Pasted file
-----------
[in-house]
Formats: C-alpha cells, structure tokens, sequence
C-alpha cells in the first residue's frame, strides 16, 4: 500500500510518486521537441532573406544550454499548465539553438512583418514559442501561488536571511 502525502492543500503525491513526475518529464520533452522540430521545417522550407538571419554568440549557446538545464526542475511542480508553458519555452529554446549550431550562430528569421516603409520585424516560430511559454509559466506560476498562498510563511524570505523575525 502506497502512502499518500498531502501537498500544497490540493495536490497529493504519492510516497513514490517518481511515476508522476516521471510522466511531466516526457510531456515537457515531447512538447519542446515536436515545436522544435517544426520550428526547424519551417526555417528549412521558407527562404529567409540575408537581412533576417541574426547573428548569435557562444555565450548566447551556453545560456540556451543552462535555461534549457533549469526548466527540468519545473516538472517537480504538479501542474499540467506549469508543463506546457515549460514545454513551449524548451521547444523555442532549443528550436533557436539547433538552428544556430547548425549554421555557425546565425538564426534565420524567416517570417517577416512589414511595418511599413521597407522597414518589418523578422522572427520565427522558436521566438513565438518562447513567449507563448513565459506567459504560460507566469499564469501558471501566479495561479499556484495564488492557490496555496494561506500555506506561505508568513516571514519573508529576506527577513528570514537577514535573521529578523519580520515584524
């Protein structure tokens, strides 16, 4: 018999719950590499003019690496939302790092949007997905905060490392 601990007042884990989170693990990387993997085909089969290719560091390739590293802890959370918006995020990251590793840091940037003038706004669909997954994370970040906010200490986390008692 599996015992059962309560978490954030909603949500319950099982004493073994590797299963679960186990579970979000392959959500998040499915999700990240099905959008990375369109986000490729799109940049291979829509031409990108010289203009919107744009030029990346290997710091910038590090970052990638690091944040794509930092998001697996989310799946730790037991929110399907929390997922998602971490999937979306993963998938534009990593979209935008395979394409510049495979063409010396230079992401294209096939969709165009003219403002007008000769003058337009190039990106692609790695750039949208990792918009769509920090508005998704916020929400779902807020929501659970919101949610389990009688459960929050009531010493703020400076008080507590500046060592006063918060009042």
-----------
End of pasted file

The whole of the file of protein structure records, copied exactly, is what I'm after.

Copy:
[in-house]
Formats: C-alpha cells, structure tokens, sequence
C-alpha cells in the first residue's frame, strides 16, 4: 500500500510518486521537441532573406544550454499548465539553438512583418514559442501561488536571511 502525502492543500503525491513526475518529464520533452522540430521545417522550407538571419554568440549557446538545464526542475511542480508553458519555452529554446549550431550562430528569421516603409520585424516560430511559454509559466506560476498562498510563511524570505523575525 502506497502512502499518500498531502501537498500544497490540493495536490497529493504519492510516497513514490517518481511515476508522476516521471510522466511531466516526457510531456515537457515531447512538447519542446515536436515545436522544435517544426520550428526547424519551417526555417528549412521558407527562404529567409540575408537581412533576417541574426547573428548569435557562444555565450548566447551556453545560456540556451543552462535555461534549457533549469526548466527540468519545473516538472517537480504538479501542474499540467506549469508543463506546457515549460514545454513551449524548451521547444523555442532549443528550436533557436539547433538552428544556430547548425549554421555557425546565425538564426534565420524567416517570417517577416512589414511595418511599413521597407522597414518589418523578422522572427520565427522558436521566438513565438518562447513567449507563448513565459506567459504560460507566469499564469501558471501566479495561479499556484495564488492557490496555496494561506500555506506561505508568513516571514519573508529576506527577513528570514537577514535573521529578523519580520515584524
């Protein structure tokens, strides 16, 4: 018999719950590499003019690496939302790092949007997905905060490392 601990007042884990989170693990990387993997085909089969290719560091390739590293802890959370918006995020990251590793840091940037003038706004669909997954994370970040906010200490986390008692 599996015992059962309560978490954030909603949500319950099982004493073994590797299963679960186990579970979000392959959500998040499915999700990240099905959008990375369109986000490729799109940049291979829509031409990108010289203009919107744009030029990346290997710091910038590090970052990638690091944040794509930092998001697996989310799946730790037991929110399907929390997922998602971490999937979306993963998938534009990593979209935008395979394409510049495979063409010396230079992401294209096939969709165009003219403002007008000769003058337009190039990106692609790695750039949208990792918009769509920090508005998704916020929400779902807020929501659970919101949610389990009688459960929050009531010493703020400076008080507590500046060592006063918060009042």